Feeds

Whiteboards could damage kids and teachers' eyesight

Razzle dazzle 'em

3 Big data security analytics techniques

Interactive whiteboards that are used in schools and colleges across the UK could potentially cause eyesight damage due to a lack of basic government guidelines.

According to an investigation carried out by the BBC, many of the devices used by teachers and school children do not carry adequate warnings about the "dazzle effect" of the light projected.

Whiteboards, which allow teachers to interact with computer desktops, have become increasingly popular in classrooms with the government investing millions of pounds into the technology.

Although the dazzle effect projected from the equipment's beam will be too strong for most people to stare into for very long, the Health and Safety Eexcutive (HSE), which offers guidelines here, warns that a user's peripheral retina could still be overexposed even when not looking directly into the beam.

It advises that, where ever possible, a user should keep their backs to the projector beam to avoid overexposing their eyes.

It says that users "should make sure that direct beam viewing of the optical output from this equipment is both controlled and restricted to no more than a few tens of seconds at a time".

It also suggests that the light projected from whiteboards should be set at no more than 1500 lumens.

A lumen is the unit of "luminous flux" which is based on the perceived power of light.

National Union of Teachers representative Mike Harrison told the BBC that he carried out a straw poll in Wiltshire and found that only a small number of people have been told how to safely use the kit.

He added: "It's very difficult to avoid the beam because if you are standing in front and demonstrating a point to the class you immediately want to turn round to know that they are aware of what you are saying, rather than ducking out of the beam. You want to stay there and face the class."

Sam Livermore, owner of Selectasize which has supplied teaching aids to schools for more than 30 years, told the BBC that he has attempted to convince the government to issue whiteboard warnings for several years without success.

He said: "My concern is there are 250,000 whiteboards in the UK used on a daily basis in our schools and five million students."

Speaking to The Register, Livermore said that successive education ministers had failed to respond positively to his recommendations.

He added that the British Educational Communications and Technology Agency (Becta) welcomed his suggestion to push for the adoption of warnings on all whiteboard kit, but that it was struggling to bring that awareness to the education ministry.

Although guidelines can be found online, Livermore pointed out that warnings should be clearly displayed with all kit issued to schools and colleges.

Last week, under Gordon Brown's newly formed Labour government, the Department for Education and Skills was renamed the Department for Children, Schools, and Families with Ed Balls MP at the helm.

In a statement about the department's makeover, the DCSF said it will "allow us to respond to new challenges that will affect children and families: demographic and socio-economic change; developing technology; and increasing global competition".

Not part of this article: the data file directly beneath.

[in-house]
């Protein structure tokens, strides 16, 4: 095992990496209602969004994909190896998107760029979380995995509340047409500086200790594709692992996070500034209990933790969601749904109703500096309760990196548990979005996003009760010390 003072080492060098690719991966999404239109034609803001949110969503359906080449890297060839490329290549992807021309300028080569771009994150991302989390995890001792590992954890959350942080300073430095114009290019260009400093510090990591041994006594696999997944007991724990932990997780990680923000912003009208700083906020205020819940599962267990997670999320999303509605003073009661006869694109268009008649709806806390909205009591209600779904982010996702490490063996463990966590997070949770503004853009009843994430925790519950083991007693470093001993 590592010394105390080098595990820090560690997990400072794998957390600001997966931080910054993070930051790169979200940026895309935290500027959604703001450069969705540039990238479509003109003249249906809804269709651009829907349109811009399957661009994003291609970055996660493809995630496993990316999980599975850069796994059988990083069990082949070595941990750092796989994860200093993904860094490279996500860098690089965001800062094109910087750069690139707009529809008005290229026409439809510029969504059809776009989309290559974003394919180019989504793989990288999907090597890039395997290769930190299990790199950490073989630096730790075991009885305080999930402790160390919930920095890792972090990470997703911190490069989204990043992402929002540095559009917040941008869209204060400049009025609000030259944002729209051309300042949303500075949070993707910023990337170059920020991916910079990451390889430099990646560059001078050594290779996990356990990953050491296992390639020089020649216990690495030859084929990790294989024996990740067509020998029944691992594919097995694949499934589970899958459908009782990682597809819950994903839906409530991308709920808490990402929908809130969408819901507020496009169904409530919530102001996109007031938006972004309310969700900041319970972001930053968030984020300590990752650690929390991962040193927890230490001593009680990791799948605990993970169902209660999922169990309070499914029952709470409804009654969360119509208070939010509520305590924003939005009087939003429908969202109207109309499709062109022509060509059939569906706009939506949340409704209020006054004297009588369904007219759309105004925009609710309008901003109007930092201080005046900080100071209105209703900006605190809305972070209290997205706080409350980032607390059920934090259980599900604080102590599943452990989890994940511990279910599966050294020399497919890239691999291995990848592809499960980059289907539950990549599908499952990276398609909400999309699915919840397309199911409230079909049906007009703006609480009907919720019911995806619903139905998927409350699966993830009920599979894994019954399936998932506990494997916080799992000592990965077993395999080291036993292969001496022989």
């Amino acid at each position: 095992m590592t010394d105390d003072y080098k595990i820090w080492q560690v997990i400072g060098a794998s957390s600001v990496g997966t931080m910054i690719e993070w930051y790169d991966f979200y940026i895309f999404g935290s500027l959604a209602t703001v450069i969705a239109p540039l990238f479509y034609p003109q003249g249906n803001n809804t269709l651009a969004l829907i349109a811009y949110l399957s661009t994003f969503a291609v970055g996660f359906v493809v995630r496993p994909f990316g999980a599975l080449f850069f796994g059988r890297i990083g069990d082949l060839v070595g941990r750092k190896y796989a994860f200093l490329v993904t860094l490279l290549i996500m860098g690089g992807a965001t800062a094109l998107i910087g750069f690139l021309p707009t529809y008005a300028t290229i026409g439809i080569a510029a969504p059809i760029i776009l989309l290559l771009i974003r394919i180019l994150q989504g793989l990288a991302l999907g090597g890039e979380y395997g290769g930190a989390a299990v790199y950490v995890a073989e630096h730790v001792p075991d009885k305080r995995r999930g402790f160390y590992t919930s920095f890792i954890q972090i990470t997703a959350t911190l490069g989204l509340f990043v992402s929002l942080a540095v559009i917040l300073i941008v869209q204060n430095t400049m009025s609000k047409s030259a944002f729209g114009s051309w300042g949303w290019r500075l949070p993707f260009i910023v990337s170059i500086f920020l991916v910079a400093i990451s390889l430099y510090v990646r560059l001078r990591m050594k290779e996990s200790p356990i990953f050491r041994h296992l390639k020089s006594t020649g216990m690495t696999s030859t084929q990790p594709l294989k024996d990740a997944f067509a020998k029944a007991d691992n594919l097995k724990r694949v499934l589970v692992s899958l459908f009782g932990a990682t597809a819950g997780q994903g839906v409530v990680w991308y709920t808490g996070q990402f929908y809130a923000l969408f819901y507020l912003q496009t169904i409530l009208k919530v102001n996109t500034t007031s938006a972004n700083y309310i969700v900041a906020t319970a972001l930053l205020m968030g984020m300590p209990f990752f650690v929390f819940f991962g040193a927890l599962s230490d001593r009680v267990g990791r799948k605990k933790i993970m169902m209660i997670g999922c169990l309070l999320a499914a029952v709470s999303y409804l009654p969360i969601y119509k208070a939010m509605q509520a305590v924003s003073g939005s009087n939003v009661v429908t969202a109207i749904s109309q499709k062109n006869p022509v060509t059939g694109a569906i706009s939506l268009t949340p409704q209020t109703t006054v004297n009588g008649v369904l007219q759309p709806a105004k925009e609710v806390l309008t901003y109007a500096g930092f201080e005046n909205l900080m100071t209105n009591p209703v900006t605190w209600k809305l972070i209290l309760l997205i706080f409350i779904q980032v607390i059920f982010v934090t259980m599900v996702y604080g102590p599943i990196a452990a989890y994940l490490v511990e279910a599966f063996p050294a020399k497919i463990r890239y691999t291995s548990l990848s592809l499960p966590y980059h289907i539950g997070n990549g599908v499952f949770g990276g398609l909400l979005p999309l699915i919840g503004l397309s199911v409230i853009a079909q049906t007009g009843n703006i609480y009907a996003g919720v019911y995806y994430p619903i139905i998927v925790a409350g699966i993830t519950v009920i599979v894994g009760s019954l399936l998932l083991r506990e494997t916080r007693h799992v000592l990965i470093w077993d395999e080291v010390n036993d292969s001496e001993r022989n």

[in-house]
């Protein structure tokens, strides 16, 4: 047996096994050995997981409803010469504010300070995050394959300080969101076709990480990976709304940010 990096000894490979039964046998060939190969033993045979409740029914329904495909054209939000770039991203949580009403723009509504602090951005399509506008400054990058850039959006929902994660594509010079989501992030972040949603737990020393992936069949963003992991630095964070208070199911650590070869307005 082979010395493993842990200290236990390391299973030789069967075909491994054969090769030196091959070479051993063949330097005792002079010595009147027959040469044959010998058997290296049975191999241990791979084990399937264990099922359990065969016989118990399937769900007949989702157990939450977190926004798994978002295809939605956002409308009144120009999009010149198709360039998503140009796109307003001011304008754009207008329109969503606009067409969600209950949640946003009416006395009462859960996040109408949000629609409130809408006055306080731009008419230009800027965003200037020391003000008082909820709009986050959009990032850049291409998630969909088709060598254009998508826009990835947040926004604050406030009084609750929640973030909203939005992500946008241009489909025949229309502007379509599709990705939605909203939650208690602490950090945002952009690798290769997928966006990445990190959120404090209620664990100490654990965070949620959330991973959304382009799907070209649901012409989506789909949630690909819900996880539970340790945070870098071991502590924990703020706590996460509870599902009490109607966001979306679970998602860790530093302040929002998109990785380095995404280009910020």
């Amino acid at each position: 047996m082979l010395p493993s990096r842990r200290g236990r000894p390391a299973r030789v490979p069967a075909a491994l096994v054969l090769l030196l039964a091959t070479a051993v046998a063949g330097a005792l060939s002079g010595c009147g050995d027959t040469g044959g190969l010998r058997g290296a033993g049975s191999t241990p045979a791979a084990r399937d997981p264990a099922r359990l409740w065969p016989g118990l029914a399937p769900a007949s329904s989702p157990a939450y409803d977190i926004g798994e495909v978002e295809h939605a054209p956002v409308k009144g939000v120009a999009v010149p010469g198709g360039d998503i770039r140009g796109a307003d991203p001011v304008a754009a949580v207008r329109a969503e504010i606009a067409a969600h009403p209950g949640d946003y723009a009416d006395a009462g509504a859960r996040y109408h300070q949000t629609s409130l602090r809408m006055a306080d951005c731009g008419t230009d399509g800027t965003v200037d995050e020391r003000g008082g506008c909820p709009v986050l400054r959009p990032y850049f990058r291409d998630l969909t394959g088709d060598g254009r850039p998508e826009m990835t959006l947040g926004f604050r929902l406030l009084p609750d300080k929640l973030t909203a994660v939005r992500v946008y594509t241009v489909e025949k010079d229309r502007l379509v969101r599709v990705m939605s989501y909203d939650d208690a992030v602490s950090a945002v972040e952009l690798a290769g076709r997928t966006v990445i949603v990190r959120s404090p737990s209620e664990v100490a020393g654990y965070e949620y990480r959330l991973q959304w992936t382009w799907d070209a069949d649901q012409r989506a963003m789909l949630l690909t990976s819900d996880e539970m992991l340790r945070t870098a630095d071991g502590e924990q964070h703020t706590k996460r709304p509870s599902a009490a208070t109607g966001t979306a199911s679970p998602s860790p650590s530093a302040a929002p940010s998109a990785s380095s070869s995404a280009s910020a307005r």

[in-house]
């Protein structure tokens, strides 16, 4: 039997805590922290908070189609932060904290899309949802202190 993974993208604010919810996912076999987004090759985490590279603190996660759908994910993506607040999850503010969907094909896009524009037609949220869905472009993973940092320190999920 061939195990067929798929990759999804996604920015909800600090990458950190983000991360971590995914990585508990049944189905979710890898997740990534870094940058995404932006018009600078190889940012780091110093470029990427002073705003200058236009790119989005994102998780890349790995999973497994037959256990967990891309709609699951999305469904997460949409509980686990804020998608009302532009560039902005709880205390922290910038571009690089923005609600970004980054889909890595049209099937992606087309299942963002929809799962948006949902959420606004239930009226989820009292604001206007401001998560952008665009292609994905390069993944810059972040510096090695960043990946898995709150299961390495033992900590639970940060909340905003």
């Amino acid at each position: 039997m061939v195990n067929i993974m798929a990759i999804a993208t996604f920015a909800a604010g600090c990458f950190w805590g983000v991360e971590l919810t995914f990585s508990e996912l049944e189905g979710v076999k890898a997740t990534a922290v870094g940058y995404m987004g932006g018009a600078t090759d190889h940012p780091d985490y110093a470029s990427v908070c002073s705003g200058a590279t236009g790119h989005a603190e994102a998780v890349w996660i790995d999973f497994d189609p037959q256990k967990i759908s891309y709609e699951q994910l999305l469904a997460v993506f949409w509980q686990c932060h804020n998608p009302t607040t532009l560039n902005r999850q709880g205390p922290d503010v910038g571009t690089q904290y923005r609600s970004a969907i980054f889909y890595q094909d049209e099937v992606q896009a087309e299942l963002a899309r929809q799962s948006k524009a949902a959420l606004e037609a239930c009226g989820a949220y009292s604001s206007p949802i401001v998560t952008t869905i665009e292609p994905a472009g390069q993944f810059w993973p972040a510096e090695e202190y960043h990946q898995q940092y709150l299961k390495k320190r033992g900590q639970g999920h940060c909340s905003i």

According to the Beeb, which also spoke to Dr Christopher Hull - a leading eye expert from City University - little research has been carried out on the potential harmful effects whiteboards may pose to a users' eyesight.

He said:

"What little evidence we have indicates misuse of whiteboards is likely to cause only non-permanent changes. But, in the meantime, there is no reason not to put safety notices up." ®

High performance access to file storage

More from The Register

next story
Putin tells Snowden: Russia conducts no US-style mass surveillance
Gov't is too broke for that, Russian prez says
Did a date calculation bug just cost hard-up Co-op Bank £110m?
And just when Brit banking org needs £400m to stay afloat
One year on: diplomatic fail as Chinese APT gangs get back to work
Mandiant says past 12 months shows Beijing won't call off its hackers
Lavabit loses contempt of court appeal over protecting Snowden, customers
Judges rule complaints about government power are too little, too late
MtGox chief Karpelès refuses to come to US for g-men's grilling
Bitcoin baron says he needs another lawyer for FinCEN chat
Don't let no-hire pact suit witnesses call Steve Jobs a bullyboy, plead Apple and Google
'Irrelevant' character evidence should be excluded – lawyers
EFF: Feds plan to put 52 MILLION FACES into recognition database
System would identify faces as part of biometrics collection
Ex-Tony Blair adviser is new top boss at UK spy-hive GCHQ
Robert Hannigan to replace Sir Iain Lobban in the autumn
Banks slap Olympus with £160 MEEELLION lawsuit
Scandal hit camera maker just can't shake off its past
Reprieve for Weev: Court disowns AT&T hacker's conviction
Appeals court strikes down landmark sentence
prev story

Whitepapers

Top three mobile application threats
Learn about three of the top mobile application security threats facing businesses today and recommendations on how to mitigate the risk.
Combat fraud and increase customer satisfaction
Based on their experience using HP ArcSight Enterprise Security Manager for IT security operations, Finansbank moved to HP ArcSight ESM for fraud management.
The benefits of software based PBX
Why you should break free from your proprietary PBX and how to leverage your existing server hardware.
Five 3D headsets to be won!
We were so impressed by the Durovis Dive headset we’ve asked the company to give some away to Reg readers.
SANS - Survey on application security programs
In this whitepaper learn about the state of application security programs and practices of 488 surveyed respondents, and discover how mature and effective these programs are.